Opening on the heels of Belgium's passage last week of a bill permitting euthanasia without age restrictions, Josefina Lopez's new play A Cat Named Mercy could scarcely be timelier. Directed by Hector Rodriguez, it tackles big ideas like death and dying, suicide and sexual abuse, immigration and racism. But in the hustle to cover so much ground, minor themes – each deserving of a play in their own right – receive short shrift, while the primary exploration of mercy killing gets cluttered. A more economical treatment could prevent the playwright's ideas from jumbling into false dichotomies. 
Catalina (Alex Ximenez) supports her disabled mother (Blanca Araceli) while working as the only warm-hearted caregiver in a nursing home. Through a head-snapping chain of events, she loses her health insurance to downsizing just moments before learning she has a life-threatening cancerous tumor that disqualifies her from independent coverage. Facing a certain death sentence, she enters into an uneasy arrangement with some elderly patients by undertaking a Kevorkian ministry that's not quite quid pro quo, but comes awfully close.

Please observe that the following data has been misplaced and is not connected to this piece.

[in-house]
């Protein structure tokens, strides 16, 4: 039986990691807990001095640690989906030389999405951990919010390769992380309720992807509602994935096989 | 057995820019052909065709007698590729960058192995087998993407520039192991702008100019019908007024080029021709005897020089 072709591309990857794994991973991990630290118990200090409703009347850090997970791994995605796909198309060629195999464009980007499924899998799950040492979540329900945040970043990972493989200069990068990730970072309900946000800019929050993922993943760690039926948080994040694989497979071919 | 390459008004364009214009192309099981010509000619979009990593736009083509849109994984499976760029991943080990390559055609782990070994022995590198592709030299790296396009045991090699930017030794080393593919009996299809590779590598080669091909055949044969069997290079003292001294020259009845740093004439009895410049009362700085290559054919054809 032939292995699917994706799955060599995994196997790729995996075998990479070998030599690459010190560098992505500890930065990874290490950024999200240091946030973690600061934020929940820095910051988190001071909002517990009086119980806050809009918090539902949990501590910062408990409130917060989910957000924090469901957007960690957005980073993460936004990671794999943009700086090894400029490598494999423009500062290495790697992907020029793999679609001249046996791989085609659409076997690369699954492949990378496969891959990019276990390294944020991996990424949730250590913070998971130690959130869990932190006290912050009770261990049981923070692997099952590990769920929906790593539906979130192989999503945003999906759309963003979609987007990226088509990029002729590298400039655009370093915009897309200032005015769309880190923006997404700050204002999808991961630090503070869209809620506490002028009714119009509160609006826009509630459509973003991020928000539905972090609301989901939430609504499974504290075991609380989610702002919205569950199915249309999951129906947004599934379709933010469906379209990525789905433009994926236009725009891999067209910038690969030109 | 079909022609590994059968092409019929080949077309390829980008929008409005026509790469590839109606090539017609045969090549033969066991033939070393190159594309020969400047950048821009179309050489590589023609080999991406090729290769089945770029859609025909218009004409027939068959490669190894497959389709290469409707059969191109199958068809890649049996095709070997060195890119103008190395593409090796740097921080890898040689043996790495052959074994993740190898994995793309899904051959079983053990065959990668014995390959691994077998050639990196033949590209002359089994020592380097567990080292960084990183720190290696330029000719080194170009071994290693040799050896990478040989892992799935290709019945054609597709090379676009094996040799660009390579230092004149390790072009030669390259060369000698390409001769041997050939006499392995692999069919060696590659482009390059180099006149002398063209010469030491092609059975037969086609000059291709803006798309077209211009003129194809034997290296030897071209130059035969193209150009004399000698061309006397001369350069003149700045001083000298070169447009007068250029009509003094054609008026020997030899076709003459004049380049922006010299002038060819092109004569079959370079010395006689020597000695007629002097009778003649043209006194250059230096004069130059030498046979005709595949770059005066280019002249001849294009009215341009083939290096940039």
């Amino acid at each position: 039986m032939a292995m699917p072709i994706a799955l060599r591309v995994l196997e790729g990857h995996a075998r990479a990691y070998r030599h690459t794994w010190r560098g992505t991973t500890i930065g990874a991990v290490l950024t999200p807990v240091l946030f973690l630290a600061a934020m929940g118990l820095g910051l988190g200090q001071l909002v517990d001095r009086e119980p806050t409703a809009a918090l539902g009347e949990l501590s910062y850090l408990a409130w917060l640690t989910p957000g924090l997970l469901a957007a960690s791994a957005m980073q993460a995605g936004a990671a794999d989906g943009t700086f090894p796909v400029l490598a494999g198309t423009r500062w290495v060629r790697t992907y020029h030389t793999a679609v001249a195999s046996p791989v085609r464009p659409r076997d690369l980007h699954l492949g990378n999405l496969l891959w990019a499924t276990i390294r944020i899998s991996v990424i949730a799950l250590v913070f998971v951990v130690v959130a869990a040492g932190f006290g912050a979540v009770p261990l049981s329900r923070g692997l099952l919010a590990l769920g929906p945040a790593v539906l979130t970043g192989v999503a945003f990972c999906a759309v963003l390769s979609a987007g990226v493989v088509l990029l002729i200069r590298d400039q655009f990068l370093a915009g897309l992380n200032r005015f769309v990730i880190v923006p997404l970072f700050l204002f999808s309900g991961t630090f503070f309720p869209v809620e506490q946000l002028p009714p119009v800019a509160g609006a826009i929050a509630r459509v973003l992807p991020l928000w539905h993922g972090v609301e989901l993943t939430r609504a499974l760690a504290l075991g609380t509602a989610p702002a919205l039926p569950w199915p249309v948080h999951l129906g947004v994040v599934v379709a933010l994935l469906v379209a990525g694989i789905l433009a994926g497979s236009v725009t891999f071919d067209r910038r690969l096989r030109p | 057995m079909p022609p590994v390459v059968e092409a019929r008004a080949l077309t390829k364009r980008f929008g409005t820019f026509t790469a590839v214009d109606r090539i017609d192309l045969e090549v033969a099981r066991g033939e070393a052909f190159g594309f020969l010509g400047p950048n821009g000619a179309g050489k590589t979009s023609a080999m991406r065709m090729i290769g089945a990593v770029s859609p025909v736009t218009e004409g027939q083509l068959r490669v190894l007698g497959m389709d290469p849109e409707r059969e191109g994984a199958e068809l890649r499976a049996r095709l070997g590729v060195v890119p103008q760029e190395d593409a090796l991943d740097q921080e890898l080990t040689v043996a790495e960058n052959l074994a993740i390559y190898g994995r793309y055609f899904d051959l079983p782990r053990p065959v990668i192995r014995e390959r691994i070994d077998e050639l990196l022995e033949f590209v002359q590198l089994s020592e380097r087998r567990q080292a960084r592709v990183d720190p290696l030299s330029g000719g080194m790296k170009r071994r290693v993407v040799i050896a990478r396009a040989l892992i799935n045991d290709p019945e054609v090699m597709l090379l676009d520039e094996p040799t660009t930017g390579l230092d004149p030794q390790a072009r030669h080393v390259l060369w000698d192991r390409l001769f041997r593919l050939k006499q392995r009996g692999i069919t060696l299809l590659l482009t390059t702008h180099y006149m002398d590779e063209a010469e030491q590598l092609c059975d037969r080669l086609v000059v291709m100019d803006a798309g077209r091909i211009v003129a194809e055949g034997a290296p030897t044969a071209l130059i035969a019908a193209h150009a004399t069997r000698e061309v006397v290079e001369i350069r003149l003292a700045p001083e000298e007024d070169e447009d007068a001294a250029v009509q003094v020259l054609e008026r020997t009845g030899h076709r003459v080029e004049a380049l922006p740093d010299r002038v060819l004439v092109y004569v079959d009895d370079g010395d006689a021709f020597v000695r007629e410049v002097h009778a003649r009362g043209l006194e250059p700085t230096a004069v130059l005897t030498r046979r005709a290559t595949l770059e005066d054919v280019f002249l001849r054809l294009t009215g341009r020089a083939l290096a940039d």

Lopez's program note declares she's neither for nor against assisted suicide, but such a stance seems disingenuous. The right to healthcare and the right to die are presented as two sides of the same humane coin, with divine intervention and supernatural elements conspiring to let Catalina morally off the hook. Through an untimely death, the playwright shies away from forcing her character to grapple with the real motivation behind her actions. Is she just desperate, or does she undergo an incremental ideological shift? Catalina's lack of interiority provides little insight. The appealing Ximenez leads a 14-member cast playing 34 roles, with Susan Davis and Minerva Vier especially good as a well-to-do patient and a Filipina supervisor, respectively. Dancer Beatriz Eugenia Vasquez and a hand puppet serve as the eponymous feline. There is fertile ground here, but it needs more tilling.

Casa 0101 Theater, 2102 E. 1st St., Boyle Heights; Fri.-Sat., 8 p.m.; Sun., 5 p.m.; through Feb. 23. (323) 263-7684; 

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